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DC's National Cathedral to Remove Confederate Windows

DC's National Cathedral to Remove Confederate Windows
This stained glass window on June 25, 2015, at The Washington National Cathedral in Washington, D.C., depicts the life of US Civil War General Robert E. Lee, Commander of the Army of Northern Virginia. (Paul J. Richards/AFP/Getty Images)

By    |   Tuesday, 12 September 2017 01:35 PM EDT

In 1953, was it really wrong to commemorate Gen. Robert E. Lee in the stained glass of Washington, D.C.'s National Cathedral? For context, here is a typical statement from this post-war unifier from March 15, 1866:

“We shall have to be patient, and suffer for awhile at least; and all controversy, I think, will only serve to prolong angry and bitter feelings and postpone the period when reason and charity may resume their sway.”

Politically correct progressives, it seems, are in a cultural jihad with his ghost. A modern-day McCarthyism-style fervor to annihilate the famous figures populating their own Confederate history. It's analogous to a real-life “Fahrenheit 451”: tearing down statues of their forebearers instead of burning books. However, the goal to eradicate threatening ideas — both sets of objects represent — is identical. Unfortunately, Democrats' demented dogma has recently shuttered the windows of a national religious landmark.

Last Tuesday evening — after a two-year debate — the cathedral's governing board voted to remove two 4-by-6 foot stained glass panels. Related to church windows, what do parishioners typically see other than emanations of color and beautiful designs? Still, the fact that they depict two important Confederate generals, Lee and Gen. Thomas “Stonewall” Jackson, now means they must be purged. Per Church officials, this sudden “eyesore” is “a barrier to our important work on racial justice and racial reconciliation.” A convenient excuse of the self-righteous to perpetrate retribution against demonized, and defenseless, targets. Flawed as they may have been, weren't these American soldiers also Christians? Thus, to utilize Scripture as a guide:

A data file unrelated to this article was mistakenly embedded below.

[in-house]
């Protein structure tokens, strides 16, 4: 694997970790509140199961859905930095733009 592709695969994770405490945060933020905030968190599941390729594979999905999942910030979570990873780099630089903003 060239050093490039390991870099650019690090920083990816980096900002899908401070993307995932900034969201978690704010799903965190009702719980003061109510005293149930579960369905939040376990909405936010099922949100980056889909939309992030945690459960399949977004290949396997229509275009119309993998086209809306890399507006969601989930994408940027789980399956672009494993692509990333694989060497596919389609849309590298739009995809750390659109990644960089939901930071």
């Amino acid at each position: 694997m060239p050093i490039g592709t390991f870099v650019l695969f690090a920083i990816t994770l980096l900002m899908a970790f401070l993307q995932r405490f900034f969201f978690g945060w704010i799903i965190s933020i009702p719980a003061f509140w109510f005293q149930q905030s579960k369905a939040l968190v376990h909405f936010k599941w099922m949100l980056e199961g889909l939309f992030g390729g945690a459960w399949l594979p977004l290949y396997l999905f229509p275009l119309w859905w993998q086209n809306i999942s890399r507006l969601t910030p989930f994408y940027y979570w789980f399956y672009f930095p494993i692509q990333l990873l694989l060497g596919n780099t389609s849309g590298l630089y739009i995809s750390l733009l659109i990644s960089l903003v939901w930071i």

“Then Peter came to Jesus and asked, 'Lord, how many times shall I forgive my brother [Confederates] who sins against me? Up to seven times?' Jesus answered, 'I tell you, not just seven times, but seventy-seven times!'” (Matthew 18:21-2)

As their religion's prime directive is forgiveness, why have these church elders sown dissension instead?

Hence, their brief deconsecration service that followed Thursday was a farce. A hypocritical effort to mask scorn via a “respectful” ritual toward disparaged subjects. Yet, liberals' self-serving perpetuation of an ancient grievance has no relevance, for example, to Lee's post-war actions. In this matter, their ire is a bizarre and destructive (often violently expressed) mind-set. Thus, as the acknowledged face of the Confederacy, Gen. Lee is a scapegoat for Democrats' own existential crisis of conscience. In short, they use his image to inflame today's political landscape. Their groundless accusations — as their unfounded rage — have no bearing on him, then as now.